This week, the Royal Society is bringing you Summer Science Online. And as we celebrate science from home, I’m very excited to launch our digital version of Robert Hooke’s Micrographia (1665).
This great book of explorations of the very small, the very far and the very elusive, needs little introduction. Written and illustrated with 38 lavish copperplate engravings, Micrographia: or, some Physiological Descriptions of Minute Bodies made by Magnifying Glasses, with Observations and Inquiries thereupon, to spell out its full title, remains a landmark in the history of microscopy. Hooke, the Royal Society’s Curator of Experiments, describes in an engaging manner how he used his microscope to discover the structure of rocks, plants and, most famously, insects.
As always in science, Micrographia belongs within a larger context and is embedded in an international community. The observations Hooke compiled were largely based on requests made over the previous year by Fellows at meetings of the Society, and it’s also important to consider Hooke’s work alongside that of other wonderful microscopists such as Marcello Malpighi and Antonie van Leeuwenhoek.
In a previous blog instalment, I recounted how our copy of Micrographia was restored at the end of 2019. The spruced-up pages were then photographed by our digitisation partner, Bespoke Archive Digitisation, before we all went into lockdown. The resulting images are truly stunning – as you navigate through the digital version of Hooke’s book you will discover his precise and clear drawings. Hooke, an excellent scientific artist trained by court painter Peter Lely, oversaw the engraving process of the plates with great attention. The accuracy of his famous flea is even more striking when we compare it with an image produced using the latest microscope technology.
Right-hand image ©Dr Brad Amos, MRC Laboratory of Molecular Biology, Cambridge
The picture on the right was captured for the Royal Society Summer Science Exhibition 2010 by Dr Brad Amos FRS using the Mesolens, a giant microscope objective directly connected to a computer. Dr Amos, a biologist who designs optical instruments, demonstrated the workings of his Mesolens alongside Hooke’s original plate. To ensure that the specimens were comparable, he had to procure the flea specimen from the Department of Zoology at Cambridge University, as the human flea Pulex irritans has – thanks to the vacuum cleaner – been on the decline in the UK for decades.
You can play a decent game of spot the difference between the two images. Dr Amos pointed out that the recessed antennae, highlighted in the close-ups, could not have been visible to Hooke with the degree of magnification afforded by his microscope, and yet he represented the zone with astonishing accuracy.
The headline-grabbing flea does tend to overshadow the variety of specimens surveyed by Hooke, as well as the colourful quality of his scientific discourse. In his various observations, Hooke notes the magnification levels he used and how he prepared the specimens (I’m sure that entomologists have since developed better ways of immobilising ants than gluing their legs or drowning them in alcohol). This level of detail in describing the protocols reflected the Royal Society’s demands for reproducible experimentation. The structuring of the text into observations also puts the book back into its context of production: this is not a treatise of analytical science, but the work of a Curator of Experiments.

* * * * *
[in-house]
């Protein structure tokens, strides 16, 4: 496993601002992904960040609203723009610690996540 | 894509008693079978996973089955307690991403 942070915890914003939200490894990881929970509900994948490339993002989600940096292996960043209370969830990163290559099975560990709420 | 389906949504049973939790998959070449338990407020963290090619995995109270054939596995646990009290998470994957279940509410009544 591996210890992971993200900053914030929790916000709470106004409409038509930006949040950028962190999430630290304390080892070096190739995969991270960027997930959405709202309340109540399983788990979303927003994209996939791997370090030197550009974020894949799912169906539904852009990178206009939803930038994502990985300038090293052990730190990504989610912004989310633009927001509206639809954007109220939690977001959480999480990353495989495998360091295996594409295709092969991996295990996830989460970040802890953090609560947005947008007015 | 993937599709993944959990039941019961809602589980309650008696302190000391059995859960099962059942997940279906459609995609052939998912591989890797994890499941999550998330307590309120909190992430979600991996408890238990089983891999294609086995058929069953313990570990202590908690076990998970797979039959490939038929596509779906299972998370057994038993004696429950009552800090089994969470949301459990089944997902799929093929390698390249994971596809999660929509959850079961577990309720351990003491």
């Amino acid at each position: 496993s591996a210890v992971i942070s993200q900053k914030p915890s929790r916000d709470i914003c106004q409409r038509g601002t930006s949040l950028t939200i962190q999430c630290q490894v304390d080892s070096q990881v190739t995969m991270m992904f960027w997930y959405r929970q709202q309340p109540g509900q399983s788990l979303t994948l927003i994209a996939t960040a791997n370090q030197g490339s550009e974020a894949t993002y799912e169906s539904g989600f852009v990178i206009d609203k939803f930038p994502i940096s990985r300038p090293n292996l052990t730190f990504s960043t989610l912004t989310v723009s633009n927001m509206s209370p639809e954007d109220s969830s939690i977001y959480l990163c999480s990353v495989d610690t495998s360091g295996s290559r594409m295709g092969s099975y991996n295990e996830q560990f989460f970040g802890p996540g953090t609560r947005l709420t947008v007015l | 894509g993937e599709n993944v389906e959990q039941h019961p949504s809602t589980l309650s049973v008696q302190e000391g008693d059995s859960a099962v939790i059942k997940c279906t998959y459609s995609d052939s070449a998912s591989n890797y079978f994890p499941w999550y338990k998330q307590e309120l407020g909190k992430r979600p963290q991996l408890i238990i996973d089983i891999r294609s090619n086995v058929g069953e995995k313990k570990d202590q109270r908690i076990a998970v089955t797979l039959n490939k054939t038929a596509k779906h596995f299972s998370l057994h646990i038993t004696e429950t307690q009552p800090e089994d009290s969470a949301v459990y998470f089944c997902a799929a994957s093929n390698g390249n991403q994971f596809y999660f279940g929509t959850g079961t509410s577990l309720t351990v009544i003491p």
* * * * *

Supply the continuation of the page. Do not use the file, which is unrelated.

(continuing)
When recreating the book digitally, I paid particular attention to maintaining the original ratio between the plates and the rest of the book. Nothing conveys quite so powerfully that Hooke is playing up the effect of scale afforded by the microscope, than the experience of unfolding the louse to nearly twice the size of the book. The action of folding out a page in Turning the Pages is not a perfect simulation: a single press of this button:will unfold the full plate whereas the print version would have up to three folds to open individually, and some of the largest plates require navigating left or right with this button:
to bring them to the screen. I happen to think that this recreates quite well the experience of handling Micrographia in real life: the physical book requires manual interaction as the reader has to fold the plates in and out, and the plates are so large that you can barely take in the whole thing in one glance.
Various digital versions of Micrographia already exist online, but none of these offer the full package of a complete set of full-size plates, an index to navigate through the book, and the full machine-readable text, which you can search and download. In addition to this, the Royal Society copy of Micrographia includes manuscript notes pasted at the end of the book. These provide a reminder that the physical copy can sometimes be difficult to navigate: rather than flick back and forth between the text and the images, a seventeenth-century reader wrote down the descriptions of most of the plates to study them in context.
Written in French and English, we have not yet been able to find who wrote these notes. If you do recognise the handwriting, do let us know as there is always more we can learn about Micrographia! And if, like our mysterious annotator, you want to consider the plates separately with in-depth cataloguing, we have also created a special collection of all 38 plates in our Picture Library.
The Royal Society copy of Micrographia has been at the heart of the conversazioni and Summer Science Exhibitions many times over the years, and it truly is an exciting moment to be sharing it with everyone as part of Summer Science Online.